Exhibition Pep Talk

Hi Aim families,

We are excited to host everyone for Session 2's Exhibitions tomorrow. 

I wanted to highlight an important note regarding a few aspects of our learning model that the final week of a session often shines a spotlight on. Another Acton owner recently discussed some of these same thoughts with his school and some of his thoughts are mingled with mine in the following. Does the following scenario hit close to home?

Your Eagle comes home stressed about a final challenge or project. You try to get information about it from them to help but they are struggling to communicate the details to you. The closer the Exhibition gets, the more your eagle struggles to avoid a victim mindset. "I'm never going to get my badge!" they cry out in despair. You look in Journey Tracker. What your Eagle is saying is still confusing. Something isn't adding up and you become frustrated. If only you had more information you could help them!

What are you missing???.... I say this with love: I think you might be missing the whole point.

It's not your challenge, your project, or your badge. This is their hero's journey.

During the Revolutionary War, teenagers in America captained ships. Most started real world apprenticeships at age 13.

Our children will find a way to earn that badge. Yes, even if the requirements or instructions aren't perfectly clear.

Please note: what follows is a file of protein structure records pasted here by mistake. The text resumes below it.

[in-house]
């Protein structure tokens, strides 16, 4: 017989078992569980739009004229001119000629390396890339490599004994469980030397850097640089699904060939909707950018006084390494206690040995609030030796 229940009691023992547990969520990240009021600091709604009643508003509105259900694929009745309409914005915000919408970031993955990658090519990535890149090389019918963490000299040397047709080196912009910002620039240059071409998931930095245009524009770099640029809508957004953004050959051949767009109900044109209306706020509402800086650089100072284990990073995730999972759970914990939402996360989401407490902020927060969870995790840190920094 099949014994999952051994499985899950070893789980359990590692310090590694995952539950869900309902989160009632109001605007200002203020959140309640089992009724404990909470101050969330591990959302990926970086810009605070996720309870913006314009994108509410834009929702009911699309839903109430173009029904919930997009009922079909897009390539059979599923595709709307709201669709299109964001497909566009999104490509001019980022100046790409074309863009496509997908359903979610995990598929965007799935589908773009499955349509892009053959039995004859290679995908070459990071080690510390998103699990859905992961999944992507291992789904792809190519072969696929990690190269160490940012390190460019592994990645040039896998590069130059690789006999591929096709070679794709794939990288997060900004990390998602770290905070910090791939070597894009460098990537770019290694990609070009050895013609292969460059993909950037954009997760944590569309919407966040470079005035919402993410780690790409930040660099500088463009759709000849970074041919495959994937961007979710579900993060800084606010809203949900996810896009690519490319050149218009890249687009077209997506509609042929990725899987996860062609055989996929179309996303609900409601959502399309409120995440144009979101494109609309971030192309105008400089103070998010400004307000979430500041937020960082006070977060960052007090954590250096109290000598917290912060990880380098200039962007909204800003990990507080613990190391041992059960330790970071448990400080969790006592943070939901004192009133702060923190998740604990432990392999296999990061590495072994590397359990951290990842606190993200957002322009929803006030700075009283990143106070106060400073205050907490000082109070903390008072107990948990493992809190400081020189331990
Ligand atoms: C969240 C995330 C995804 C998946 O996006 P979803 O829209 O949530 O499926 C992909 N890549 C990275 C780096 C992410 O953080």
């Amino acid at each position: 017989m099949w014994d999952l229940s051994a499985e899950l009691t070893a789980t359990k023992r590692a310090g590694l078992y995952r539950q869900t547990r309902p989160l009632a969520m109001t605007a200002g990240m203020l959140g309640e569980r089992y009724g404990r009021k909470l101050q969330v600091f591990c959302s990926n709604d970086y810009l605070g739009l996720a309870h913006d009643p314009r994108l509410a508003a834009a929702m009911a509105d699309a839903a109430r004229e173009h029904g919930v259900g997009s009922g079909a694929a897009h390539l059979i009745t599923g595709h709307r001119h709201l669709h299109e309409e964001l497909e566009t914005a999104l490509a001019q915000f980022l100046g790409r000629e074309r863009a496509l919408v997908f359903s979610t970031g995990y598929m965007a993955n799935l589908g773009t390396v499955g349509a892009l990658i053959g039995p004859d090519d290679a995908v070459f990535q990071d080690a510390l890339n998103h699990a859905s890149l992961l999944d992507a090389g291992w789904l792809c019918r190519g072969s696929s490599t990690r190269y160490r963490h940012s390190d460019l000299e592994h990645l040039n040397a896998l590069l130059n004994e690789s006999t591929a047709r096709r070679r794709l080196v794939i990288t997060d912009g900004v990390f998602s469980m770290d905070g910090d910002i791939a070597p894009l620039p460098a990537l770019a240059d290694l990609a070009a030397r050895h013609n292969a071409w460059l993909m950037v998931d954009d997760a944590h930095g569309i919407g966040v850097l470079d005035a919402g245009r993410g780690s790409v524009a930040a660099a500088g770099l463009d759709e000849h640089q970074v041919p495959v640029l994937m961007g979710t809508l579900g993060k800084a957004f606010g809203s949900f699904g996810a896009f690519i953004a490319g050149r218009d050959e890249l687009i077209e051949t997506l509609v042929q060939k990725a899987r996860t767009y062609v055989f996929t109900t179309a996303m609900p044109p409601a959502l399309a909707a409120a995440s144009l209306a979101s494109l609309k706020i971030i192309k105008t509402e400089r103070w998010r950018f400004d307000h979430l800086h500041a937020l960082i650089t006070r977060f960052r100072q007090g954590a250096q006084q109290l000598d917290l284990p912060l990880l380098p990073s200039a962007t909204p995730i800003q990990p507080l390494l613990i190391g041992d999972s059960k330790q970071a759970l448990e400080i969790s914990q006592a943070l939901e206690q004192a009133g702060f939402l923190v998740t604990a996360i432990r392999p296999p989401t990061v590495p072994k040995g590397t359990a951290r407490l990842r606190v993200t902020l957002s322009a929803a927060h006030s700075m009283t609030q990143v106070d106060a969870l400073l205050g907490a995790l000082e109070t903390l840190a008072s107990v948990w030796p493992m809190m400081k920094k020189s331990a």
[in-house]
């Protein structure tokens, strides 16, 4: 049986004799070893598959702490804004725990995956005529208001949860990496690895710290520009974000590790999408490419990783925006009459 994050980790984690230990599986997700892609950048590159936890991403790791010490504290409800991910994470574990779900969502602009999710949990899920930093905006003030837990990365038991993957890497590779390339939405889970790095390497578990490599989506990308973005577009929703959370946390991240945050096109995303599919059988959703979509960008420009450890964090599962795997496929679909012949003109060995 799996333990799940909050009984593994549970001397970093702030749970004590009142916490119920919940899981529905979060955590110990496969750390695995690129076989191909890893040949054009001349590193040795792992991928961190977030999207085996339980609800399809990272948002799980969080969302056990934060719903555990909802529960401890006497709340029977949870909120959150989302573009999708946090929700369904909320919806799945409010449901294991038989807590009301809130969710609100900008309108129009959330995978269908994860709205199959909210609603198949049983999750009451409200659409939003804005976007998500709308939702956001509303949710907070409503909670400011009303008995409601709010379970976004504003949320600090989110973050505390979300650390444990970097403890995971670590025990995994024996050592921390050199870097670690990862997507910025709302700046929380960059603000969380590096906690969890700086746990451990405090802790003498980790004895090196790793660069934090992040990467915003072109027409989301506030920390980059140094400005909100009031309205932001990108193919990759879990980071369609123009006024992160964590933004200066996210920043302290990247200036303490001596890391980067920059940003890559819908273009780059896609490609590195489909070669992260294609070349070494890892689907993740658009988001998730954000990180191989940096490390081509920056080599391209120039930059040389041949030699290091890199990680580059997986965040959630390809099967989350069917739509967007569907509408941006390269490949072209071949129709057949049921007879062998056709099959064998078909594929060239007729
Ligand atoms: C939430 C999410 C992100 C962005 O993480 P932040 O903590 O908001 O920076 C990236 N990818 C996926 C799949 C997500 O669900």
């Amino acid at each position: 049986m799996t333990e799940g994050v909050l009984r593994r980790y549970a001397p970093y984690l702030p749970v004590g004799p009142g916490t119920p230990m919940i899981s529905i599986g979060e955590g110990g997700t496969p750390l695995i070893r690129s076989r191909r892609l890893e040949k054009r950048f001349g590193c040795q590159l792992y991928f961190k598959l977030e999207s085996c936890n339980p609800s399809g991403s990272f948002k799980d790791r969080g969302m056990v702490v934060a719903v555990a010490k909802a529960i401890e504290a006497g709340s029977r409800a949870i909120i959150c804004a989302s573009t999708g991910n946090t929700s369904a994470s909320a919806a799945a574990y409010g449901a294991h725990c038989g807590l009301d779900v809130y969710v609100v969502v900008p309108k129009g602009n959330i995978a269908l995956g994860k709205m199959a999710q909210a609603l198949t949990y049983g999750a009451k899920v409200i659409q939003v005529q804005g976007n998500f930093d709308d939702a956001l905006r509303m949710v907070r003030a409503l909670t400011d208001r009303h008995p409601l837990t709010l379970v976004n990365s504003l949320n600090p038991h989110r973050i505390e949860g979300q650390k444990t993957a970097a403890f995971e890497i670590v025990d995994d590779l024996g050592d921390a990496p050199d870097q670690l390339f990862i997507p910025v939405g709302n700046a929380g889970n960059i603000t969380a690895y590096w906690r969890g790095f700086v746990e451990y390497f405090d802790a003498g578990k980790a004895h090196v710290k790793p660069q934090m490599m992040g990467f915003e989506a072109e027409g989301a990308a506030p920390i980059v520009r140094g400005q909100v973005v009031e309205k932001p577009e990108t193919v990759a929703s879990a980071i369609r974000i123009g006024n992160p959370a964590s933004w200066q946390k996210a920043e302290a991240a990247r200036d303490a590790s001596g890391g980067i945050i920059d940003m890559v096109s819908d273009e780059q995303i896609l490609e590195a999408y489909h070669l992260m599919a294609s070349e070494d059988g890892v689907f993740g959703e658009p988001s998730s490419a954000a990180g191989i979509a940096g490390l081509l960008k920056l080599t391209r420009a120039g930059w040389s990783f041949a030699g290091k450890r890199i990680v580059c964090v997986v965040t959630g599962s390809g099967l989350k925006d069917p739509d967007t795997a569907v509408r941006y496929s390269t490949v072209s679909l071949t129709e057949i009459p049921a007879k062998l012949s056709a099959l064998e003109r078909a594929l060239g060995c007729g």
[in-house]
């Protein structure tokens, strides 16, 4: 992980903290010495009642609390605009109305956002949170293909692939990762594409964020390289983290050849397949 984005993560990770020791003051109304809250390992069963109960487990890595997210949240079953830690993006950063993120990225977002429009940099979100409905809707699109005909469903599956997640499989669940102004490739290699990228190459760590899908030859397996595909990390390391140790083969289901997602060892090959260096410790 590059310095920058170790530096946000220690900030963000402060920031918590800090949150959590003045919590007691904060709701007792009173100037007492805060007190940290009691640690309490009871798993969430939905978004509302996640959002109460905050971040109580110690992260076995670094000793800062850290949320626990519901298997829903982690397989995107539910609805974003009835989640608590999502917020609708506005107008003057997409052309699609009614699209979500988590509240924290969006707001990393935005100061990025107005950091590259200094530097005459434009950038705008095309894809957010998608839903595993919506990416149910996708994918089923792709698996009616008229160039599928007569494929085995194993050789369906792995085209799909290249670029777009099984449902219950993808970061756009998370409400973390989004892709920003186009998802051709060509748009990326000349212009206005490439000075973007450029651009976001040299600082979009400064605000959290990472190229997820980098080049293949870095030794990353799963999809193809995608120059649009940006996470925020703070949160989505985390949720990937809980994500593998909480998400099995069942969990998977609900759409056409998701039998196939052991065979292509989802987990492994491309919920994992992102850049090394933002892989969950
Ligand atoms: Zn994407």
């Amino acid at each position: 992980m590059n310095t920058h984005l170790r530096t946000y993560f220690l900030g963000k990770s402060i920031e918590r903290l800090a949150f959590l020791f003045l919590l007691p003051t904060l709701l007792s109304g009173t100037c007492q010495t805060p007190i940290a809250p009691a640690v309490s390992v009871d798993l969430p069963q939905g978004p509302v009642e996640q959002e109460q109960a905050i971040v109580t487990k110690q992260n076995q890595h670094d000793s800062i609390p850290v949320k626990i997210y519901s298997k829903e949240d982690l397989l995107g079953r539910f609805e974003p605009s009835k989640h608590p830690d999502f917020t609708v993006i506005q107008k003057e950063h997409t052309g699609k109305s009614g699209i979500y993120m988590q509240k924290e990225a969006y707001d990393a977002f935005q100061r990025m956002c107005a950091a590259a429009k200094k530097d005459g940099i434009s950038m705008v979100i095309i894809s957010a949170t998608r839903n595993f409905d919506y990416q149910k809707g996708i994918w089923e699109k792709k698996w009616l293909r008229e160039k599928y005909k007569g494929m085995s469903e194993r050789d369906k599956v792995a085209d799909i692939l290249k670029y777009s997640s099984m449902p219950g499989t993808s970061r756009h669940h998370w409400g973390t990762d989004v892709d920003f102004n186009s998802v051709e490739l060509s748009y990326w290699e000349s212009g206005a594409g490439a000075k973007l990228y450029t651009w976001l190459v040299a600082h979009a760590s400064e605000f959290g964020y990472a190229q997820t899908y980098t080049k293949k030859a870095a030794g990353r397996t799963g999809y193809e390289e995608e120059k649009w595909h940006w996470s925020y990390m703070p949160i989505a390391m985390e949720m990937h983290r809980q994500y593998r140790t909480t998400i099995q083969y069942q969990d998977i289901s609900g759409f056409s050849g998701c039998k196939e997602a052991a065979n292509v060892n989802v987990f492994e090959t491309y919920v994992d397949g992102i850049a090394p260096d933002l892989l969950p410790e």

"But Lance...that's easy for you to say...you can just put your guide hat on!"

Right...which means I get to second guess every challenge, badge requirement, launch, and question I asked all session long-- wondering if someone isn't earning their badge because of my shortcomings as a guide. At least with my dad hat on I can just blame the guides and fall into the sweet comfort of victimhood... ah....there it is... just like sliding into my favorite recliner...much better

Letting your child fail, miss a deadline, suffer the consequences of misunderstanding or not reading/following/listening to directions, can be incredibly hard to do. Believe me I know. If you don't believe me, it might be worth revisiting this old blog post.

But I actually think it is during these formative times when we must be more vigilant than ever to resist the urge to step in and solve challenges for them or shield them from the consequences in order for this learning model to work. They will eventually use the tools that are available to them (their brains, google/books, reaching out to peers, and finally reaching out to a guide for Socratic help if they have tried everything else). 

So...whether the tears that come tomorrow are caused by joy or pain, delight or regret,  please encourage them and cheer them on! And then step back and let them struggle. You will slowly but surely see the magic happen.

It may take time.

It may take receiving strikes.

It may take watching a beloved fellow traveler level up to the next studio without them.

Whatever it takes them, we will encourage and support you on that journey as a parent--but we will always insist that you hold your promises in the parent contract to never interfere or attempt to solve a problem for your child.

It is the very foundation of our learning model. 

Hi, I'm Lance Stewart.

I'm the founder and Head of School at Aim Academy.

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